For most of us, the first encounter we had with ‘Formosa oolong tea’ was at our favorite Cantonese-style Chinese restaurant, either served continually into those half-size, handle-less, off-white cups from the once-ubiquitous large white teapot with the heavy-staining around the collar (or now due to the less-than-interesting teabag included with the fortune cookie and condiments packet).
Amazingly enough, this ‘freebie’ has not scared off generations of potential tea drinkers, but rather in many cases this food-friendly, simple oolong has encouraged many food enthusiasts to pursue tasting other teas, wondering what else there is to find in the wide world of tea. Since this tea is not ‘weird’ or challenging, it acts as a ‘door opener’ rather than being off-putting, and this is great, because simple oolongs are wonderful and do encourage branching out. Because many Sichuan restaurants now serve jasmine tea, (which is definitely NOT food-friendly) and for dim sum a Hong Kong-style restaurant will offer Pu-erh (can be food-friendly depending on the selection of dim sum) in that same large teapot, only much more darkly-stained!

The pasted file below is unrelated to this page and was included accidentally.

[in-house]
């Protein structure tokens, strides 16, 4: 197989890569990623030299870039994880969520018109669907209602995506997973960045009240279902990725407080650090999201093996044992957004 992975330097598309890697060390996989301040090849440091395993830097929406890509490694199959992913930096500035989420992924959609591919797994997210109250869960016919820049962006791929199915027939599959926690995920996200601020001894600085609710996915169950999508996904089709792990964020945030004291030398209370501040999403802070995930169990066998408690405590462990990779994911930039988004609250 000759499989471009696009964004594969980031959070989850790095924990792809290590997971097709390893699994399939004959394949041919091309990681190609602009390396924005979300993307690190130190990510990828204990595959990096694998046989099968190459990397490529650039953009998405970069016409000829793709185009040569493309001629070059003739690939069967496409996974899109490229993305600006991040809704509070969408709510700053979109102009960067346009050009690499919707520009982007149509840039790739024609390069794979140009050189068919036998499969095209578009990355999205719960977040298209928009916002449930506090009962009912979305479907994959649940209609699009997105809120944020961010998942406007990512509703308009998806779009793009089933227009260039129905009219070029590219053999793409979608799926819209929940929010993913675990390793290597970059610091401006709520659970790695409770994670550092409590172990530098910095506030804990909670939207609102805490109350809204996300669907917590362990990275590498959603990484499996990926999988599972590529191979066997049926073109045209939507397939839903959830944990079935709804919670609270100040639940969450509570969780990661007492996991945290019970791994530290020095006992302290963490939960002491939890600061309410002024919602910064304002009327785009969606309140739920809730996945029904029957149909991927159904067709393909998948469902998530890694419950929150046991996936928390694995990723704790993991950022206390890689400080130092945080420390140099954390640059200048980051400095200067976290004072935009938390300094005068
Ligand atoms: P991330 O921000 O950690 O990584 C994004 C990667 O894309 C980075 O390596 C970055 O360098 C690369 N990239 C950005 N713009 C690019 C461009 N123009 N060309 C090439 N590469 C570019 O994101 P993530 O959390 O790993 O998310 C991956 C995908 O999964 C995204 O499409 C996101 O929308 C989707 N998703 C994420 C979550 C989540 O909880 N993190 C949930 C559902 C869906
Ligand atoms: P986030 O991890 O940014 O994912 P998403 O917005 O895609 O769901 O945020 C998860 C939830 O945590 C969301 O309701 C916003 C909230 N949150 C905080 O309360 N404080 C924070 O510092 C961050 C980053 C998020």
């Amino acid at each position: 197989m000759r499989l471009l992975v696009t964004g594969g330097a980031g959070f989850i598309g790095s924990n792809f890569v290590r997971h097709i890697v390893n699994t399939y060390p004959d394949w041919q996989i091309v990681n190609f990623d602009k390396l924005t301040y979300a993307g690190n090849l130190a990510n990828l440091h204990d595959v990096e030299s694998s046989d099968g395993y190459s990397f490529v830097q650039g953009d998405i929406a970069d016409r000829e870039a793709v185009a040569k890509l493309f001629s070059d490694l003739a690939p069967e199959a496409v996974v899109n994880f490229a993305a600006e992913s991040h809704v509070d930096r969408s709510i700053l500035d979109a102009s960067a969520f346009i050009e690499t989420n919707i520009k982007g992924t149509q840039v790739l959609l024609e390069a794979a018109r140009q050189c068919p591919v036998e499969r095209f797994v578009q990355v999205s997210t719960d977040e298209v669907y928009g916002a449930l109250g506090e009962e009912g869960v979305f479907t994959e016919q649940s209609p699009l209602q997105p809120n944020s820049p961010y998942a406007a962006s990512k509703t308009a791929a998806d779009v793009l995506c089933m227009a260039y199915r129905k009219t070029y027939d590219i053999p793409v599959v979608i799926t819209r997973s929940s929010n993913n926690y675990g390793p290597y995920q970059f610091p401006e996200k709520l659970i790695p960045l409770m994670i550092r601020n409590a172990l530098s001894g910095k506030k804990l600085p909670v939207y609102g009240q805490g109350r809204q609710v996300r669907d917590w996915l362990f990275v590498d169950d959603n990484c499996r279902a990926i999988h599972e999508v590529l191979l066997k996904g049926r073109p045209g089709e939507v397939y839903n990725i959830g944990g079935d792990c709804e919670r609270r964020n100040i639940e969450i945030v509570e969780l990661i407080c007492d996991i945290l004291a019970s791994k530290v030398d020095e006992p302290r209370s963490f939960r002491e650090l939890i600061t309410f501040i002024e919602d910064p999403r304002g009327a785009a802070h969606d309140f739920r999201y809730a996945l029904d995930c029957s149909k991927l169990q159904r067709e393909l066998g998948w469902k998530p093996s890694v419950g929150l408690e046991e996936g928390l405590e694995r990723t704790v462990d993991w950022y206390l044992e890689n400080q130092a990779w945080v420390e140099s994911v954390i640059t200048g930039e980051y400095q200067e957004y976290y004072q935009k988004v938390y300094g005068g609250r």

Once past that initiation into the realm of oolong though, a veritable treasure chest of delicious oolongs from Taiwan await.
The most common and simple of teas, Formosa Oolong is a real joy, day-in and day-out. Releasing a delightful aroma that reminds of perfectly-ripe stone fruit, and with an incredibly smooth flavor that balances its honey-like body, Formosa Oolong rarely misses.
Formosa Oolong is quite possibly the best value in tea today. Whether trying a simple one such as this one is, or the highly-regarded and exquisite gao shan, oolong represent value and high-interest for both the novice and the experienced tea enthusiast.